Saudi GDP growth to fall in 2013 despite record budget

Kingdom’s economy rose 6.8% in 2012 but growth could dive to 3.1%

Saudi Arabia’s economy recorded one of its best periods in 2012 when it surged by 6.8 per cent but growth is expected to dive by more than 50 per cent despite  the approval of a record high budget, according to a key Saudi investment firm.

The Riyadh-based Jadwa Investments said Saudi Arabia, the largest Arab economy and world’s top oil exporter, could overshoot spending again this year but growth would not be as high as last year since the country sees oil production at around 9.6 million barrels per day, slightly lower than in 2012.

“We expect 2013 to maintain the solid growth momentum albeit at slower pace. While overall economic growth will slow, this will be due to lower oil production,” it said in a study sent to Emirates 24/7 following the approval of the budget on Saturday.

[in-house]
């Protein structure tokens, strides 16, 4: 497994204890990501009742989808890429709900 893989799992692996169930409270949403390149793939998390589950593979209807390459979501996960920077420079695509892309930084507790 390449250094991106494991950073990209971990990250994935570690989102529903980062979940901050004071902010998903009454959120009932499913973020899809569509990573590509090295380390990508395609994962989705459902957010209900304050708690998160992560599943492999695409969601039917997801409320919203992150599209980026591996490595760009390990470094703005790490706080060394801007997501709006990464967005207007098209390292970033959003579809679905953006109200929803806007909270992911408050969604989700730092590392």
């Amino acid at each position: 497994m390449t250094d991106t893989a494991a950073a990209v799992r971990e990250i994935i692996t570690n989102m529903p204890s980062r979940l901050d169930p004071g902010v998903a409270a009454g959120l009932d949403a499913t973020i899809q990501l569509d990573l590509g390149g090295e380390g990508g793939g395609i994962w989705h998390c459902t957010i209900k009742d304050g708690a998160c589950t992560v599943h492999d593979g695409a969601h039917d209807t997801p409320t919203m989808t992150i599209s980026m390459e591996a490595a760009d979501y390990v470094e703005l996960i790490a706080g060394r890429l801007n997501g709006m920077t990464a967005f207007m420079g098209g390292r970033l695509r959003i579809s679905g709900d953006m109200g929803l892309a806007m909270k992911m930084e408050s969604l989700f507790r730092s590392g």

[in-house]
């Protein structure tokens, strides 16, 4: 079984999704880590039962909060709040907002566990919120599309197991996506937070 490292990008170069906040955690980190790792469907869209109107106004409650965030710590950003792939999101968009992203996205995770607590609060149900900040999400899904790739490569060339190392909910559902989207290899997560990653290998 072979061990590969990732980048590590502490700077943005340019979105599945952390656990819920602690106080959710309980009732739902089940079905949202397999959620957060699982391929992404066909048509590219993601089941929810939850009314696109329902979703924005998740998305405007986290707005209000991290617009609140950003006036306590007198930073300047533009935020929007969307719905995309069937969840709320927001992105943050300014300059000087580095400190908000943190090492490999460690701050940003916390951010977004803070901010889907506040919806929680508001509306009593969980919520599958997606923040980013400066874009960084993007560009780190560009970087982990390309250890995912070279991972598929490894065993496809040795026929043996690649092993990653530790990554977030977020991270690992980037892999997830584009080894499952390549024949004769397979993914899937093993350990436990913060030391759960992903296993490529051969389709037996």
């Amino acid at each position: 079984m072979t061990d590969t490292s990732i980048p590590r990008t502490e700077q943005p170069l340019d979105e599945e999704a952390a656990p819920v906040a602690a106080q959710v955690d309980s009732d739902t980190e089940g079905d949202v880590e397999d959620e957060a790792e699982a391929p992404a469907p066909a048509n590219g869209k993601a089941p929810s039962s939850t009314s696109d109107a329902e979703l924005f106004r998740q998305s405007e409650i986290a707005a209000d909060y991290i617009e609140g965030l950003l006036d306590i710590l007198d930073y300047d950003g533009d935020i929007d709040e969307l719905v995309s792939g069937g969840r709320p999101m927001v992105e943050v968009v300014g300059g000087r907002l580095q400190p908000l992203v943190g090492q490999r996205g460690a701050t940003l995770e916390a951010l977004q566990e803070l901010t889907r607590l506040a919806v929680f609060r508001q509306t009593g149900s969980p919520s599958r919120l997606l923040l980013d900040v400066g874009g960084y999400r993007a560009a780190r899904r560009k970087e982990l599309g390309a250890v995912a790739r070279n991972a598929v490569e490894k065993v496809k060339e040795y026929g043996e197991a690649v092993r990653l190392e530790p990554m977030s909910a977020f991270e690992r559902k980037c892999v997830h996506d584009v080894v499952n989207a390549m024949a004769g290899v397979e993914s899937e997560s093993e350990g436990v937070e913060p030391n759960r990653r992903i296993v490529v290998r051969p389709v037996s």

It said greater execution of government projects, especially in the infrastructure sector, means that non-oil growth should maintain the current solid performance.

Bank lending will remain supportive and regional unrest will be less of a drag on domestic performance, the report said.

Inflation could slip as domestic spending pressures recede and external pressures stay subdued, though the risks are on the upside given the outlook for the US dollar.

The report expected oil prices to slightly fall as the weak global economy puts pressure on oil demand and rising output from Iraq and North America boosts supply.

“Economic growth in Saudi Arabia is forecast to fall to 3.1 percent in 2013, owing to lower oil production and large base-effect for the nonoil sector. High government spending will continue to be the engine of the non-oil economy, supported by greater bank lending and healthy domestic consumption demand,” Jadwa said.

“Within the non-oil sector, we expect the government’s real GDP to expand 4.9 percent year-on-year due to higher capital spending, while the non-oil private sector is expected to expand by 7.8 percent. In particular, we expect utilities, construction, transportation and retail, the main beneficiaries of government spending, to be the fastest growing sectors of the economy.”

 

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